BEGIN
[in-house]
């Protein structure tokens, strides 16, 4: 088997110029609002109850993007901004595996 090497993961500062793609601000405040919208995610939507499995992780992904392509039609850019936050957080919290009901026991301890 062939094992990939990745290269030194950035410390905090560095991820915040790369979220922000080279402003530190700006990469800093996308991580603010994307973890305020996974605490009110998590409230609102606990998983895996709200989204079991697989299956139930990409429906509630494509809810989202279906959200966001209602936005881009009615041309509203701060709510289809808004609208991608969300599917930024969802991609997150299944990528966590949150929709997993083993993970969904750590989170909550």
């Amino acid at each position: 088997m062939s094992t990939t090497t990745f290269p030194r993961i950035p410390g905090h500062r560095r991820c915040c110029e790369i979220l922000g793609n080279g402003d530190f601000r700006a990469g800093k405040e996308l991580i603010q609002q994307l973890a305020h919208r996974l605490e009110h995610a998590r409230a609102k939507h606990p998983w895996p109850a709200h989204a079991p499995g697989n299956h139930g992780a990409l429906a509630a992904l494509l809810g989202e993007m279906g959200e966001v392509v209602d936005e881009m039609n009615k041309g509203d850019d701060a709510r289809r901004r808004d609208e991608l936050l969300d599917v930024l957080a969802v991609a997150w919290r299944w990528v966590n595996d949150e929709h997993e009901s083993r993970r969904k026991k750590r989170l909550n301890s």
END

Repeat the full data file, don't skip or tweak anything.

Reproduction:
[in-house]
């Protein structure tokens, strides 16, 4: 088997110029609002109850993007901004595996 090497993961500062793609601000405040919208995610939507499995992780992904392509039609850019936050957080919290009901026991301890 062939094992990939990745290269030194950035410390905090560095991820915040790369979220922000080279402003530190700006990469800093996308991580603010994307973890305020996974605490009110998590409230609102606990998983895996709200989204079991697989299956139930990409429906509630494509809810989202279906959200966001209602936005881009009615041309509203701060709510289809808004609208991608969300599917930024969802991609997150299944990528966590949150929709997993083993993970969904750590989170909550």
């Amino acid at each position: 088997m062939s094992t990939t090497t990745f290269p030194r993961i950035p410390g905090h500062r560095r991820c915040c110029e790369i979220l922000g793609n080279g402003d530190f601000r700006a990469g800093k405040e996308l991580i603010q609002q994307l973890a305020h919208r996974l605490e009110h995610a998590r409230a609102k939507h606990p998983w895996p109850a709200h989204a079991p499995g697989n299956h139930g992780a990409l429906a509630a992904l494509l809810g989202e993007m279906g959200e966001v392509v209602d936005e881009m039609n009615k041309g509203d850019d701060a709510r289809r901004r808004d609208e991608l936050l969300d599917v930024l957080a969802v991609a997150w919290r299944w990528v966590n595996d949150e929709h997993e009901s083993r993970r969904k026991k750590r989170l909550n301890s």